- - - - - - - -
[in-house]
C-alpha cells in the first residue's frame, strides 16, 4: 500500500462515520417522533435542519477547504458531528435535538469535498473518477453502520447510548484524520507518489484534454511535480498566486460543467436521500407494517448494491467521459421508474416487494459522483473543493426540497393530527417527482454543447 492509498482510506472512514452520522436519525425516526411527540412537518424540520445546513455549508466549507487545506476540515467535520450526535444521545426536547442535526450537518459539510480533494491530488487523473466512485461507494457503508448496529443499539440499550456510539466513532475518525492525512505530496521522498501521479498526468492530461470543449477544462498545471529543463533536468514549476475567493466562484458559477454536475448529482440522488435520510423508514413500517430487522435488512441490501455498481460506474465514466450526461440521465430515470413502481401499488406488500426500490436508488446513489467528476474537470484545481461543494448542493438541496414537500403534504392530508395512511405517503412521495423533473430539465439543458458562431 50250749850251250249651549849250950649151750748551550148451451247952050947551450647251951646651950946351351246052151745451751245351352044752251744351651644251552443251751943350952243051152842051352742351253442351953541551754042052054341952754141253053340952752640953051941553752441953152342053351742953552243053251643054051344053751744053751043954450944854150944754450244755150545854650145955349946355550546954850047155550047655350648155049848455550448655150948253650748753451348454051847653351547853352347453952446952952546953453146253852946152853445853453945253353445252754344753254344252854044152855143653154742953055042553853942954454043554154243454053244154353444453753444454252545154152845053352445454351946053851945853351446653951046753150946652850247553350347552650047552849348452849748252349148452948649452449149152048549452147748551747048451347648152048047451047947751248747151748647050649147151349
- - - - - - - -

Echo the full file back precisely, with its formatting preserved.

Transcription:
[in-house]
C-alpha cells in the first residue's frame, strides 16, 4: 500500500462515520417522533435542519477547504458531528435535538469535498473518477453502520447510548484524520507518489484534454511535480498566486460543467436521500407494517448494491467521459421508474416487494459522483473543493426540497393530527417527482454543447 492509498482510506472512514452520522436519525425516526411527540412537518424540520445546513455549508466549507487545506476540515467535520450526535444521545426536547442535526450537518459539510480533494491530488487523473466512485461507494457503508448496529443499539440499550456510539466513532475518525492525512505530496521522498501521479498526468492530461470543449477544462498545471529543463533536468514549476475567493466562484458559477454536475448529482440522488435520510423508514413500517430487522435488512441490501455498481460506474465514466450526461440521465430515470413502481401499488406488500426500490436508488446513489467528476474537470484545481461543494448542493438541496414537500403534504392530508395512511405517503412521495423533473430539465439543458458562431 50250749850251250249651549849250950649151750748551550148451451247952050947551450647251951646651950946351351246052151745451751245351352044752251744351651644251552443251751943350952243051152842051352742351253442351953541551754042052054341952754141253053340952752640953051941553752441953152342053351742953552243053251643054051344053751744053751043954450944854150944754450244755150545854650145955349946355550546954850047155550047655350648155049848455550448655150948253650748753451348454051847653351547853352347453952446952952546953453146253852946152853445853453945253353445252754344753254344252854044152855143653154742953055042553853942954454043554154243454053244154353444453753444454252545154152845053352445454351946053851945853351446653951046753150946652850247553350347552650047552849348452849748252349148452948649452449149152048549452147748551747048451347648152048047451047947751248747151748647050649147151349